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Botany and Genetics of New Caledonian Wild Taro, Colocasia esculenta

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Title:Botany and Genetics of New Caledonian Wild Taro, Colocasia esculenta
Authors:Ivancic, Anton
Lebot, Vincent
Date Issued:Jul 1999
Publisher:University of Hawai'i Press
Citation:Ivancic A, Lebot V. 1999. Botany and genetics of New Caledonian wild taro, Colocasia esculenta. Pac Sci 53(3): 273-285.
Abstract:Taro, Colocasia esculenta (L.) Schott, is considered to be an introduced
crop in New Caledonia and has been cultivated since its introduction
by Melanesian farmers. Wild germplasm exists on the main (continental) island
and is represented by three easily distinguished morphotypes: a morphotype
with purple leaves, another with green leaves, and a third with green leaves
and a purple vein junction on the lamina. All three morphotypes are diploids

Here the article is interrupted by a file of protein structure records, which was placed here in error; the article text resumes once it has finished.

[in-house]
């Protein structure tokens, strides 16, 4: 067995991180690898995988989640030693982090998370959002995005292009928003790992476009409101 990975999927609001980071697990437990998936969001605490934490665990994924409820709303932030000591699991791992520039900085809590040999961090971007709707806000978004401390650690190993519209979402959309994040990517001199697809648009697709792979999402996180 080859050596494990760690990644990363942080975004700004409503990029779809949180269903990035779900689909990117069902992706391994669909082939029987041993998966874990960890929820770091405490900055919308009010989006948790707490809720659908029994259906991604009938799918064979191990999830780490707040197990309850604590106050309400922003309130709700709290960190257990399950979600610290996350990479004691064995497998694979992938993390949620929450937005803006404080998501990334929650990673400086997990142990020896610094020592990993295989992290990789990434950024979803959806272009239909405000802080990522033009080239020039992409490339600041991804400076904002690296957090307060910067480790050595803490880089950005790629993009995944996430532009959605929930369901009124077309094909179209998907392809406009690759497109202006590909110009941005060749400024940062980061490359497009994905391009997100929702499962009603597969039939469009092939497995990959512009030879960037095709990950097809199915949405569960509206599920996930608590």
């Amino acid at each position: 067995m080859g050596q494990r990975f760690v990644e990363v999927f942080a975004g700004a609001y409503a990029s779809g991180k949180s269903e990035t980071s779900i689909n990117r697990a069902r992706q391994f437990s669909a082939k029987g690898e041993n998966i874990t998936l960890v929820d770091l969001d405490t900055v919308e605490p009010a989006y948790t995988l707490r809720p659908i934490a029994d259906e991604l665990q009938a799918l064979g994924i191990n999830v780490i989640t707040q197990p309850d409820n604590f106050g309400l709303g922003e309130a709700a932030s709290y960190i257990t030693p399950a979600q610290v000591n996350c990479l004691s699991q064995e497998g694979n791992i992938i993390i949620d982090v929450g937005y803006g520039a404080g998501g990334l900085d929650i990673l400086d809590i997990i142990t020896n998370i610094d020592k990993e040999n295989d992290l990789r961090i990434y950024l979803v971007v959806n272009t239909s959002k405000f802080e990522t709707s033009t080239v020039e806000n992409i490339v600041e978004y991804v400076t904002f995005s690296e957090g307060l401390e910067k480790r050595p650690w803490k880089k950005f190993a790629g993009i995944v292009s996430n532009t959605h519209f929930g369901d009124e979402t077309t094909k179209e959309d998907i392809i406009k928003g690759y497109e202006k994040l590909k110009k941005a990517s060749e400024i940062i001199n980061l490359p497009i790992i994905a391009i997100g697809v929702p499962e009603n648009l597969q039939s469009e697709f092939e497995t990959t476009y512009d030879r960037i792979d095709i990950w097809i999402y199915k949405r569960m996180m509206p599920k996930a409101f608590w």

(2n = 2x = 28) and have well-established wild populations in many valleys
and gulches of the main island. The morphotype with purple leaves has all typical
traits of a wild genotype (inedible corms; long, thin stolons); the other two
produce edible corms. The purple and the green morphotypes flower and produce
fertile pollen. The spathes of the green morphotype can be more than
40 cm long and the spadix is characterized by an extremely long appendix atypical
for Pacific taros. Isozyme analysis conducted using four enzyme systems
(EST, PGM, PGI, SkDH) indicated that New Caledonian wild taros differ
from most widely grown local cultivars and Pacific cultivated and wild genotypes.
Evidence presented in this study suggests that C. esculenta is an endemic
species to New Caledonia. Cultivars were probably introduced as clones from
what is now Vanuatu by early Melanesian migrants and were not domesticated
locally from existing wild forms, which appear to be genetically distant from
other Melanesian wild taros.
Appears in Collections: Pacific Science Volume 53, Number 3, 1999

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